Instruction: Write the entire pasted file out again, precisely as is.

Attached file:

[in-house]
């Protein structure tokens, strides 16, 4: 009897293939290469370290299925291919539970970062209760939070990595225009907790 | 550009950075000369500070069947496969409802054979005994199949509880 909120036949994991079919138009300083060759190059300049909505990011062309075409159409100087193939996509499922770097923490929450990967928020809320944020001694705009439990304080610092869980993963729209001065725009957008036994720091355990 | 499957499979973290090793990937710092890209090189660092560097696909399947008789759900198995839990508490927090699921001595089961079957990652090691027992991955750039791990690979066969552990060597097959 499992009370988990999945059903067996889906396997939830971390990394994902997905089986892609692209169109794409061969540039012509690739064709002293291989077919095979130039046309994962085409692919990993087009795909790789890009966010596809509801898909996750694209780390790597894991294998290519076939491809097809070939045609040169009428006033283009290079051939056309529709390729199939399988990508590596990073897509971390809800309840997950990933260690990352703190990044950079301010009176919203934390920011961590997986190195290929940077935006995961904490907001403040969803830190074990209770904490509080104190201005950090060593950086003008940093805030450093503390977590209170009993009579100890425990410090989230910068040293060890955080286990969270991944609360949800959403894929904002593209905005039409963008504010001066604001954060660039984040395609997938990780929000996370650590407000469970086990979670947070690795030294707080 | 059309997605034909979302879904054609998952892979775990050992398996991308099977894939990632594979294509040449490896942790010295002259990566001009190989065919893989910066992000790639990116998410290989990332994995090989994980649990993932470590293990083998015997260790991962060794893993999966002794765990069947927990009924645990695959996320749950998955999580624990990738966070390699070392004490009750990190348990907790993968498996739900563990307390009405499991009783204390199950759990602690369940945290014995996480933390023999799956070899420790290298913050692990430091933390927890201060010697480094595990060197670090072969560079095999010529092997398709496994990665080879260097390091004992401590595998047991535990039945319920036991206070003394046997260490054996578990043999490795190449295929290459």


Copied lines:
[in-house]
């Protein structure tokens, strides 16, 4: 009897293939290469370290299925291919539970970062209760939070990595225009907790 | 550009950075000369500070069947496969409802054979005994199949509880 909120036949994991079919138009300083060759190059300049909505990011062309075409159409100087193939996509499922770097923490929450990967928020809320944020001694705009439990304080610092869980993963729209001065725009957008036994720091355990 | 499957499979973290090793990937710092890209090189660092560097696909399947008789759900198995839990508490927090699921001595089961079957990652090691027992991955750039791990690979066969552990060597097959 499992009370988990999945059903067996889906396997939830971390990394994902997905089986892609692209169109794409061969540039012509690739064709002293291989077919095979130039046309994962085409692919990993087009795909790789890009966010596809509801898909996750694209780390790597894991294998290519076939491809097809070939045609040169009428006033283009290079051939056309529709390729199939399988990508590596990073897509971390809800309840997950990933260690990352703190990044950079301010009176919203934390920011961590997986190195290929940077935006995961904490907001403040969803830190074990209770904490509080104190201005950090060593950086003008940093805030450093503390977590209170009993009579100890425990410090989230910068040293060890955080286990969270991944609360949800959403894929904002593209905005039409963008504010001066604001954060660039984040395609997938990780929000996370650590407000469970086990979670947070690795030294707080 | 059309997605034909979302879904054609998952892979775990050992398996991308099977894939990632594979294509040449490896942790010295002259990566001009190989065919893989910066992000790639990116998410290989990332994995090989994980649990993932470590293990083998015997260790991962060794893993999966002794765990069947927990009924645990695959996320749950998955999580624990990738966070390699070392004490009750990190348990907790993968498996739900563990307390009405499991009783204390199950759990602690369940945290014995996480933390023999799956070899420790290298913050692990430091933390927890201060010697480094595990060197670090072969560079095999010529092997398709496994990665080879260097390091004992401590595998047991535990039945319920036991206070003394046997260490054996578990043999490795190449295929290459």